So these remote starters you had were very analog devices. Today the engine initialization sequence requires a variety of digital magic and proper remote starting requires encrypted signals and identification. NOW your original comment makes perfect sense to me.

Thanks for the interesting sub-thread!

Comment: Re:Remote starters are worse than you might expect (Score 1) 195

by Kagetsuki (#48456435) Attached to: Ask Slashdot: What's the Most Hackable Car?

Whoa whoa whoa, you forgot the context there! In the 60's absolutely none of what I said was valid or at least I'm sure it wasn't common place. My point was that *today* if you said you wanted a remote starter I'd ask you why and try to recommend a device that solves your specific problem in a secure and efficient manner.

Wait... you had remote starters in the 60's?

As for garage doors, we have a shutter at our office that constantly gets messed up and requires a complex, very analog reset process. On top of that we're right in front of a busy street. It's not uncommon I have to pull into a side street, open up the side door, manually lift the shutter, run back to the car, make three left turns and pull into the garage. So believe me when I tell you that my opinion on garage doors is that they are absolutely wonderful (when they work).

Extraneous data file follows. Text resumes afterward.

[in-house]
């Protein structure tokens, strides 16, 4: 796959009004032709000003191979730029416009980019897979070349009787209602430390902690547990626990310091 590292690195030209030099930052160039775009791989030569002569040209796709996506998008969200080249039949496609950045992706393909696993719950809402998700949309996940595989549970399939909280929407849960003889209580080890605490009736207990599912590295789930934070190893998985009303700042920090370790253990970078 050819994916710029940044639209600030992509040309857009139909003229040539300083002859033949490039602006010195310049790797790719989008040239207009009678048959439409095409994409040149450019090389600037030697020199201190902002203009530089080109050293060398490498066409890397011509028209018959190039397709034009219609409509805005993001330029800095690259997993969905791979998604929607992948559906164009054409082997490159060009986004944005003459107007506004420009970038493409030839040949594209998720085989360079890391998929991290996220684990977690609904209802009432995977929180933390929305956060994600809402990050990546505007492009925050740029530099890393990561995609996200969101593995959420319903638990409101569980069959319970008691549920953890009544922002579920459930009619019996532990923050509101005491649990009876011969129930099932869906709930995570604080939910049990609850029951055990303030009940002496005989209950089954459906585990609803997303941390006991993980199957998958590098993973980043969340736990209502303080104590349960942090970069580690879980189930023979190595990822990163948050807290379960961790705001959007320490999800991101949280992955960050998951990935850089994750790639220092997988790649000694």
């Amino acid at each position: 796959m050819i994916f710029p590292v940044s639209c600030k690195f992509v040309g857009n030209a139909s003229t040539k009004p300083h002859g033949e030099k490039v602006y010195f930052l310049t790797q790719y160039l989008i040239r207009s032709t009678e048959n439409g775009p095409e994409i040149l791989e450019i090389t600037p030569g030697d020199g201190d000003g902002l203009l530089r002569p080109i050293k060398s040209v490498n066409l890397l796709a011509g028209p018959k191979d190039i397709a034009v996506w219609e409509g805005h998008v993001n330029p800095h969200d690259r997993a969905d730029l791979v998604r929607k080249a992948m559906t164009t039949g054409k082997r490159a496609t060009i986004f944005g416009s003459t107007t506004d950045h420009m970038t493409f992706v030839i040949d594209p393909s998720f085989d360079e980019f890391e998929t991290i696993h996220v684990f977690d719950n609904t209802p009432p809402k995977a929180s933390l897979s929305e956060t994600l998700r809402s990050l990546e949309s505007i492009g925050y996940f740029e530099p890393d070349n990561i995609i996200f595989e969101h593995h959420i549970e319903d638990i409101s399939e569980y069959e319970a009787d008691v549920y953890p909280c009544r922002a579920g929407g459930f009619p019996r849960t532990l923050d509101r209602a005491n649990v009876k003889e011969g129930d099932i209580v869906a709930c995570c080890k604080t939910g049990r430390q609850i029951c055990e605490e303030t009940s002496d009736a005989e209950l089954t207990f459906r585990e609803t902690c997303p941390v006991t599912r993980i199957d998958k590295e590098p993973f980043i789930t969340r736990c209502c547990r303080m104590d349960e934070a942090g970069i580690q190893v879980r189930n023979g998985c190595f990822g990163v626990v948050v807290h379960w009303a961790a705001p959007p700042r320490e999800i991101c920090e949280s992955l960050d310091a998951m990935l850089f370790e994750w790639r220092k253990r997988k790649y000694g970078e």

Comment: Re:Remote starters are worse than you might expect (Score 1) 195

by Kagetsuki (#48455381) Attached to: Ask Slashdot: What's the Most Hackable Car?

No, but I also don't live in a place that gets extremely cold either. The thing is if you want to heat the engine then you should get a block heater. If you want to heat the cabin there are separate and add-on heater units and modular heaters specifically designed to do this without having to turn on the engine. Of course in general you should probably be winterizing your car so you don't need a block heater; EG: insulated heavy-duty battery and a bottle of fuel line condensation remover at least.